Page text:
Posts Tagged ‘Paul Gaugin’

The Paradise Myth: Or, Apparently, Tahiti Disappoints

Tuesday, March 15th, 2011

Can I just say I had no idea how depressing Gaugin’s paradise story was? Here I’ve been strolling past Gaugins for years and years, thinking he’d actually gone there and eaten mangoes and met benevolent native women and, well, had himself a bona fide utopia-type experience. Turns out: not so much.

I Raro te Oviri, Gaugin

He did go there, of course. And yes, he did leave his wife and five children and his bourgeois broker job behind for the paradise he imagined in his paintings. But, as the National Gallery’s new exhibit reveals, he arrived in a Tahiti that had been colonized by the French, where the women he depicted were dressed not in coconut bikini tops, but in floor-length Christian gowns. Cut to end of life (blogs can do this!): rather than admit he’d been disappointed, he stayed in Tahiti and died penniless. The myth prevailed. Sigh.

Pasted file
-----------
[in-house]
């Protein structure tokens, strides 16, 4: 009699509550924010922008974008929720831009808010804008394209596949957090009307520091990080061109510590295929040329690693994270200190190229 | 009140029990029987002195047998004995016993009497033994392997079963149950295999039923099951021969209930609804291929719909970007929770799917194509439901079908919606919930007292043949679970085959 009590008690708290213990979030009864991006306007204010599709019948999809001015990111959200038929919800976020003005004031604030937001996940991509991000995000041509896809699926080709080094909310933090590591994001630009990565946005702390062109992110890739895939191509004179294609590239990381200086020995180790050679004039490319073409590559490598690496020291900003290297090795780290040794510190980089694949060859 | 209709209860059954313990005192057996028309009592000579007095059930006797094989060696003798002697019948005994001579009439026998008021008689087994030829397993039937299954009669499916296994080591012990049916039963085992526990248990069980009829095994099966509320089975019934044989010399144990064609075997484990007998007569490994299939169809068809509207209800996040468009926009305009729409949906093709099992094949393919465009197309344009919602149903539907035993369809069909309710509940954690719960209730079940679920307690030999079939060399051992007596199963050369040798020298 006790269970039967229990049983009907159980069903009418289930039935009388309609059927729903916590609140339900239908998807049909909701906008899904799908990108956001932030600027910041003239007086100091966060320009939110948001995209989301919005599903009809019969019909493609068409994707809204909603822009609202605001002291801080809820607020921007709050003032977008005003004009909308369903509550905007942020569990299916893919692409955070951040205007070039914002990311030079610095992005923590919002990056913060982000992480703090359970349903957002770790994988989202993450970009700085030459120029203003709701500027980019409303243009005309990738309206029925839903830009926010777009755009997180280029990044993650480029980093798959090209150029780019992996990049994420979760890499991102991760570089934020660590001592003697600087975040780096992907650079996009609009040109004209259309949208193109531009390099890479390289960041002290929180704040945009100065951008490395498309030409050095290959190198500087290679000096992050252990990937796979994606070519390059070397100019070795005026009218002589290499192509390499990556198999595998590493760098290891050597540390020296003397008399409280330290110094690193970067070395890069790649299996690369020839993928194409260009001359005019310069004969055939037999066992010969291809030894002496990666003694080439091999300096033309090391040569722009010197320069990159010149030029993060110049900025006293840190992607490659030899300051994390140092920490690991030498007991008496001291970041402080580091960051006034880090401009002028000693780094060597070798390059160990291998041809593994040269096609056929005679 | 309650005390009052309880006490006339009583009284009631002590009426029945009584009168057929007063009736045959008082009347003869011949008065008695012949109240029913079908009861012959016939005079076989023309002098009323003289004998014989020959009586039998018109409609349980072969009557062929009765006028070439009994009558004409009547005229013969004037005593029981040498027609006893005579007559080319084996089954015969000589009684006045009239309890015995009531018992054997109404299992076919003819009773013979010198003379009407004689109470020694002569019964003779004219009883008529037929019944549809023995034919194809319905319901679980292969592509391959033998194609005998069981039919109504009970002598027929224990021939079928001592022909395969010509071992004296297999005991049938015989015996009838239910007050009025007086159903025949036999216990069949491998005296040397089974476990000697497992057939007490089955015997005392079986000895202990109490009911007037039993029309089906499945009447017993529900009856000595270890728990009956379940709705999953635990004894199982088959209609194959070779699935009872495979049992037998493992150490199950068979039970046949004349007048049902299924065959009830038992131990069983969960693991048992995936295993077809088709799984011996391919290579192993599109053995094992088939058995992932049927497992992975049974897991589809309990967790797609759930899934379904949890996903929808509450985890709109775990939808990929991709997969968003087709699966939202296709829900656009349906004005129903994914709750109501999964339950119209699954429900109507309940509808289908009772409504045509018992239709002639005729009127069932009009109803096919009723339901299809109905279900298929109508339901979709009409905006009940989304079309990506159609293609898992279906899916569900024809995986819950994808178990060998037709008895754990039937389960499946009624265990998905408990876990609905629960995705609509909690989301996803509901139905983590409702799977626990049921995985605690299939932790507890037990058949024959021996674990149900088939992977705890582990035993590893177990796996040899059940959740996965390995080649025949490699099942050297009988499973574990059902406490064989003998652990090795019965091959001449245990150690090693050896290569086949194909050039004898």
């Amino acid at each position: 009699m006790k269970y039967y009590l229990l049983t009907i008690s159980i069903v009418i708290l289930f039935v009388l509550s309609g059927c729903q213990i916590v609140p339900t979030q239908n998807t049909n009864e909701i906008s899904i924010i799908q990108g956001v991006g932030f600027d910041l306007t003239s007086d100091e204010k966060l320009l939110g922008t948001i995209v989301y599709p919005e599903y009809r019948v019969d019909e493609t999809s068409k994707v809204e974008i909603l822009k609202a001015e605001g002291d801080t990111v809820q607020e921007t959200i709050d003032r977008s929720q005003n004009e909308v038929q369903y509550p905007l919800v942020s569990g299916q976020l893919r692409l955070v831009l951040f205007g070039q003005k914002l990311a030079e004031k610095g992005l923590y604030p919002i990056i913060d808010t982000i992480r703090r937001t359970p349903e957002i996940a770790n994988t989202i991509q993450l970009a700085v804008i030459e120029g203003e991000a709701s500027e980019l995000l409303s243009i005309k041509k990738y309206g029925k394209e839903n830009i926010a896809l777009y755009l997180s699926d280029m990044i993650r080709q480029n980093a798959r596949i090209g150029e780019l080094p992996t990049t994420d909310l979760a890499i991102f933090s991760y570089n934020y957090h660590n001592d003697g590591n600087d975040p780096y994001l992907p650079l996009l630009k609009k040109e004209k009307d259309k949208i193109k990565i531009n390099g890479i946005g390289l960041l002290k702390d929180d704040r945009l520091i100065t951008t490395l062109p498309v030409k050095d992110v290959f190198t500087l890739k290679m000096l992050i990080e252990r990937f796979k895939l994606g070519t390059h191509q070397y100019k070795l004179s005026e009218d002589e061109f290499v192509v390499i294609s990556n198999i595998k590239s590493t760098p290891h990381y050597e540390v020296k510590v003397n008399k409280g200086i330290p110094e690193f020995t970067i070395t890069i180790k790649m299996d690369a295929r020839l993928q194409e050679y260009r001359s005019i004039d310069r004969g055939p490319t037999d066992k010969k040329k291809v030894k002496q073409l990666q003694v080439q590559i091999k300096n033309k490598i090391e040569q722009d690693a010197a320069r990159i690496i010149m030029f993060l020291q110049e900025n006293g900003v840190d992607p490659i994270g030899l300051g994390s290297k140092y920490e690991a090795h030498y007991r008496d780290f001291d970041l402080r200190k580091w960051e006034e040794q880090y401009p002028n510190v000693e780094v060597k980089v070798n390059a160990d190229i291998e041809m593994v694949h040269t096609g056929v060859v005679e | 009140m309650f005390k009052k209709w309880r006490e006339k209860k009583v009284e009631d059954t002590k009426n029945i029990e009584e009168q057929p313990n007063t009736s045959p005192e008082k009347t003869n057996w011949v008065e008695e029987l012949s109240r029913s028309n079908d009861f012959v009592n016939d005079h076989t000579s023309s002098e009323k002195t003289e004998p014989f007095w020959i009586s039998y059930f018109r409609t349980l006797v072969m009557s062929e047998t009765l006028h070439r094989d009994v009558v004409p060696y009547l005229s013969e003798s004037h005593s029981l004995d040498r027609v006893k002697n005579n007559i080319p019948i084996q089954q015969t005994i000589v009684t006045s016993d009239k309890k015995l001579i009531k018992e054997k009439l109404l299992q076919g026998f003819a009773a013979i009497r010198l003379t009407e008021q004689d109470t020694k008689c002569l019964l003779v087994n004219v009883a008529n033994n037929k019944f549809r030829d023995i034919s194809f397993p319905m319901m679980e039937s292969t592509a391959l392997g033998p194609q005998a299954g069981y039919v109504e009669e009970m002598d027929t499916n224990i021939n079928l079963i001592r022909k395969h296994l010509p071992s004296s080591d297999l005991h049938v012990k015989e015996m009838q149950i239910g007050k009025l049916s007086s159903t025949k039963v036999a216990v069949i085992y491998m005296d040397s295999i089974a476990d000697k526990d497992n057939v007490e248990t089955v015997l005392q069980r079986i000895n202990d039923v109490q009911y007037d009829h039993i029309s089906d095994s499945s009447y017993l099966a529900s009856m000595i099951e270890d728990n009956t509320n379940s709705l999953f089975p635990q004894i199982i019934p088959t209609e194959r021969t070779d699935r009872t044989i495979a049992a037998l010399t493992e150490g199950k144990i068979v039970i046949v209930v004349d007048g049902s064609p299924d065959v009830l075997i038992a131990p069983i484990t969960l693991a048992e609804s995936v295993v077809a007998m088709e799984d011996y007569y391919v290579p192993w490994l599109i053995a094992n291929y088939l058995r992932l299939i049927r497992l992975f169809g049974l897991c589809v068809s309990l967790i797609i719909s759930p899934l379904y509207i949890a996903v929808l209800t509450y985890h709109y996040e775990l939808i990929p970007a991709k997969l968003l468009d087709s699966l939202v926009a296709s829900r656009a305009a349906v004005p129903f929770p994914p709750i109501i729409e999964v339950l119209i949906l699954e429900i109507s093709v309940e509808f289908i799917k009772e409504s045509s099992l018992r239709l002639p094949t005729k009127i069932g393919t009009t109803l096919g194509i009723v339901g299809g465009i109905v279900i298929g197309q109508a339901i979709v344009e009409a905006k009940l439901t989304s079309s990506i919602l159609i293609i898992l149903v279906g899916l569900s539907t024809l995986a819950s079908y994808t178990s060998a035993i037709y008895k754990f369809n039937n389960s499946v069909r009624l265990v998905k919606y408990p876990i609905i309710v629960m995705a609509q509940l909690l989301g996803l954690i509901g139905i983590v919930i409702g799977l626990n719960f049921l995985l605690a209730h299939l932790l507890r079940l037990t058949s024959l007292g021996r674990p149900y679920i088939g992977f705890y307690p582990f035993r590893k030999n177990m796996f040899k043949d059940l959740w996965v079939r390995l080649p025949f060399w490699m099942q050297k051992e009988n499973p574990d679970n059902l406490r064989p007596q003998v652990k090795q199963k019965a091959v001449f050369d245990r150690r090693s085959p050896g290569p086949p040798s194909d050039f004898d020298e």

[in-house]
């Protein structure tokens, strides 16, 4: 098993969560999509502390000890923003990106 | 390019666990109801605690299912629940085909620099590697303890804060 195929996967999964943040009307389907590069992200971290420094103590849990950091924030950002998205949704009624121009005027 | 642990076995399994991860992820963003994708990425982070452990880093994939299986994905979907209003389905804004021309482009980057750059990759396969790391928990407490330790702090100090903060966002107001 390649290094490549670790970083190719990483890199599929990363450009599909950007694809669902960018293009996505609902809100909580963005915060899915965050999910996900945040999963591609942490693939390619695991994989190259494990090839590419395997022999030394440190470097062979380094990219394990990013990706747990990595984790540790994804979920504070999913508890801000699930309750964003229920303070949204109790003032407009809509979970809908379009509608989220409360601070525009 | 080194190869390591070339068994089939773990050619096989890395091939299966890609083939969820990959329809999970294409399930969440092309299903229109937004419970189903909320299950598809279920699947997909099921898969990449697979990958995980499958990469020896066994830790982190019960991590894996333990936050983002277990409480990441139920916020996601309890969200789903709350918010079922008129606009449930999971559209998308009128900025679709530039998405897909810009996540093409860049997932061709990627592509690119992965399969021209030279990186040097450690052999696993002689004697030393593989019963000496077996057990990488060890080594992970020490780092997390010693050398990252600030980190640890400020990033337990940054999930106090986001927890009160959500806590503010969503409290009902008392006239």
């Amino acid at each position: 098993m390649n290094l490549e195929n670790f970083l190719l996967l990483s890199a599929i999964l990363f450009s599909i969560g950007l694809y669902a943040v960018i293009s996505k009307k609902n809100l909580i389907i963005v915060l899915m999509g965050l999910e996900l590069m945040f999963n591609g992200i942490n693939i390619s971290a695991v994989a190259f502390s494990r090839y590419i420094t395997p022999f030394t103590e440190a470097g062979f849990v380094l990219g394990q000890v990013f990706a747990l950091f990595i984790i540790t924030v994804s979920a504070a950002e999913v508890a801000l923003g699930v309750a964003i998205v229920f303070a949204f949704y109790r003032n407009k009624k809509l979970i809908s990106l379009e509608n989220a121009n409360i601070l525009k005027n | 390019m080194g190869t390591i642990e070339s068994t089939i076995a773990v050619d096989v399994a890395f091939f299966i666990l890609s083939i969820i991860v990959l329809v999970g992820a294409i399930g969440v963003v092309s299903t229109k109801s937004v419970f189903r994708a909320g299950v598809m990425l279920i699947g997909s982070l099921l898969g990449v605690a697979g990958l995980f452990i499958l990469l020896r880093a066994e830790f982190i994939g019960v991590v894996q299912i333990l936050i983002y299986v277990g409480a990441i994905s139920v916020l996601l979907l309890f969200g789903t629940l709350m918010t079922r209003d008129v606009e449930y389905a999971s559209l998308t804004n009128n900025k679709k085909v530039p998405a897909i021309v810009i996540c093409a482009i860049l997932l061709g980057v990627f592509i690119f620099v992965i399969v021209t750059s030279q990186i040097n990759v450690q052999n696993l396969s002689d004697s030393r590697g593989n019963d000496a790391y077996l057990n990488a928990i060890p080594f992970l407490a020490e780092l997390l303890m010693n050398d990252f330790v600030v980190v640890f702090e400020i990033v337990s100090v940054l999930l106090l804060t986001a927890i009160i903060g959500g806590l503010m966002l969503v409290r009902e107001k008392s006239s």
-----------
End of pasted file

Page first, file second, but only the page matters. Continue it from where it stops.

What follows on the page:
This got me thinking about destination disappointments. What mythical place have you visited that just didn’t live up? Mine? San Francisco (sorry, half the world). Yeah, it’s gorgeous. It’s also impenetrable. But hey, I never moved there, so I’m good. What about destinations we build up in our minds as being relocation dreams, populated with the right people and enjoying the right climate—i.e. paradise? What happens when they don’t live up?

I’m fascinated by the Gaugin myth, and not only because the dream yielded such beautiful work. No, it’s more interesting to me that he staked his salvation on an island and it didn’t work out. How human, how profoundly tragic is that?